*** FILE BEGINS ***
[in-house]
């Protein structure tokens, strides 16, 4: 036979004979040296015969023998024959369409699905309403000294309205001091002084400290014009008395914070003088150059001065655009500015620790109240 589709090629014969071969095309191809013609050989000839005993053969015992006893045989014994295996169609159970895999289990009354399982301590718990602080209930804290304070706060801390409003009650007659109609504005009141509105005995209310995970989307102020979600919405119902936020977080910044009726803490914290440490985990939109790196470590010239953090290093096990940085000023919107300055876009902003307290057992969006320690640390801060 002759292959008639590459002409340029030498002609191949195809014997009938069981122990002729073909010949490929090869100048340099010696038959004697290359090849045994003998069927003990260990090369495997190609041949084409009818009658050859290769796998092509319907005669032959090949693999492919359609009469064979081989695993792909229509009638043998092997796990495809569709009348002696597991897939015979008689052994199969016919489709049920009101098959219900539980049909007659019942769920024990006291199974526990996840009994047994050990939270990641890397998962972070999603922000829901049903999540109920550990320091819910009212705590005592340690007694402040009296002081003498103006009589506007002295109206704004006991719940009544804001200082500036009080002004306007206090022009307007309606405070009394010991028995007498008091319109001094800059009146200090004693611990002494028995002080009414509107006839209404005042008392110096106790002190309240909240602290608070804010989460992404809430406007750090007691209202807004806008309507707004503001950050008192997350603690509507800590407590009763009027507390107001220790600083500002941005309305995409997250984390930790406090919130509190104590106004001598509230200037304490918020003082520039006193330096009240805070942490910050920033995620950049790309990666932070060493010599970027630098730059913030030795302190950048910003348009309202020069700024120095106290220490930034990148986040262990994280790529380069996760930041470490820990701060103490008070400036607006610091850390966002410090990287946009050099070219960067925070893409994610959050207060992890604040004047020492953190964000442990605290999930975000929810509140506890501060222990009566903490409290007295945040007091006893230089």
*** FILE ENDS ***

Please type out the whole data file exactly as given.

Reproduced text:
[in-house]
């Protein structure tokens, strides 16, 4: 036979004979040296015969023998024959369409699905309403000294309205001091002084400290014009008395914070003088150059001065655009500015620790109240 589709090629014969071969095309191809013609050989000839005993053969015992006893045989014994295996169609159970895999289990009354399982301590718990602080209930804290304070706060801390409003009650007659109609504005009141509105005995209310995970989307102020979600919405119902936020977080910044009726803490914290440490985990939109790196470590010239953090290093096990940085000023919107300055876009902003307290057992969006320690640390801060 002759292959008639590459002409340029030498002609191949195809014997009938069981122990002729073909010949490929090869100048340099010696038959004697290359090849045994003998069927003990260990090369495997190609041949084409009818009658050859290769796998092509319907005669032959090949693999492919359609009469064979081989695993792909229509009638043998092997796990495809569709009348002696597991897939015979008689052994199969016919489709049920009101098959219900539980049909007659019942769920024990006291199974526990996840009994047994050990939270990641890397998962972070999603922000829901049903999540109920550990320091819910009212705590005592340690007694402040009296002081003498103006009589506007002295109206704004006991719940009544804001200082500036009080002004306007206090022009307007309606405070009394010991028995007498008091319109001094800059009146200090004693611990002494028995002080009414509107006839209404005042008392110096106790002190309240909240602290608070804010989460992404809430406007750090007691209202807004806008309507707004503001950050008192997350603690509507800590407590009763009027507390107001220790600083500002941005309305995409997250984390930790406090919130509190104590106004001598509230200037304490918020003082520039006193330096009240805070942490910050920033995620950049790309990666932070060493010599970027630098730059913030030795302190950048910003348009309202020069700024120095106290220490930034990148986040262990994280790529380069996760930041470490820990701060103490008070400036607006610091850390966002410090990287946009050099070219960067925070893409994610959050207060992890604040004047020492953190964000442990605290999930975000929810509140506890501060222990009566903490409290007295945040007091006893230089």